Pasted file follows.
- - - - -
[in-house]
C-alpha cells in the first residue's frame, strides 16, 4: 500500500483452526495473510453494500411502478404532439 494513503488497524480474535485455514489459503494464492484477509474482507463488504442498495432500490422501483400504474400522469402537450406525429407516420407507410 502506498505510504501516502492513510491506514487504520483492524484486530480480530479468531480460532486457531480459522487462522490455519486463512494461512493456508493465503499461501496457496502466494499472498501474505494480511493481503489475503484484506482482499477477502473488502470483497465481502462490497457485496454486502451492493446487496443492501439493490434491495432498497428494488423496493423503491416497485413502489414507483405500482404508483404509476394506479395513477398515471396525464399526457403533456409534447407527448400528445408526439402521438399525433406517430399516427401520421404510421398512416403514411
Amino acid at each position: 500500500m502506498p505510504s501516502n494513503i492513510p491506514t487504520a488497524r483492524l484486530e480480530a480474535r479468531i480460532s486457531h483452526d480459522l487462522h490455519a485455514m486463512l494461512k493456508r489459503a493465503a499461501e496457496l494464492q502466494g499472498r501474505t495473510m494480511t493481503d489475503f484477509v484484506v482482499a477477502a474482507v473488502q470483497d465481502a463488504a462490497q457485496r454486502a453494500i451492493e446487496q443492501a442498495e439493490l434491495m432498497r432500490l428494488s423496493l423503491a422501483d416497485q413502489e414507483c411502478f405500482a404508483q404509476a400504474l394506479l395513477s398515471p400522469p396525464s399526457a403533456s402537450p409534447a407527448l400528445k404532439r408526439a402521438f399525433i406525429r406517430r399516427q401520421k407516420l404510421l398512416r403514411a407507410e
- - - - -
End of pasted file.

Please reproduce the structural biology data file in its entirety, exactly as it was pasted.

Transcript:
[in-house]
C-alpha cells in the first residue's frame, strides 16, 4: 500500500483452526495473510453494500411502478404532439 494513503488497524480474535485455514489459503494464492484477509474482507463488504442498495432500490422501483400504474400522469402537450406525429407516420407507410 502506498505510504501516502492513510491506514487504520483492524484486530480480530479468531480460532486457531480459522487462522490455519486463512494461512493456508493465503499461501496457496502466494499472498501474505494480511493481503489475503484484506482482499477477502473488502470483497465481502462490497457485496454486502451492493446487496443492501439493490434491495432498497428494488423496493423503491416497485413502489414507483405500482404508483404509476394506479395513477398515471396525464399526457403533456409534447407527448400528445408526439402521438399525433406517430399516427401520421404510421398512416403514411
Amino acid at each position: 500500500m502506498p505510504s501516502n494513503i492513510p491506514t487504520a488497524r483492524l484486530e480480530a480474535r479468531i480460532s486457531h483452526d480459522l487462522h490455519a485455514m486463512l494461512k493456508r489459503a493465503a499461501e496457496l494464492q502466494g499472498r501474505t495473510m494480511t493481503d489475503f484477509v484484506v482482499a477477502a474482507v473488502q470483497d465481502a463488504a462490497q457485496r454486502a453494500i451492493e446487496q443492501a442498495e439493490l434491495m432498497r432500490l428494488s423496493l423503491a422501483d416497485q413502489e414507483c411502478f405500482a404508483q404509476a400504474l394506479l395513477s398515471p400522469p396525464s399526457a403533456s402537450p409534447a407527448l400528445k404532439r408526439a402521438f399525433i406525429r406517430r399516427q401520421k407516420l404510421l398512416r403514411a407507410e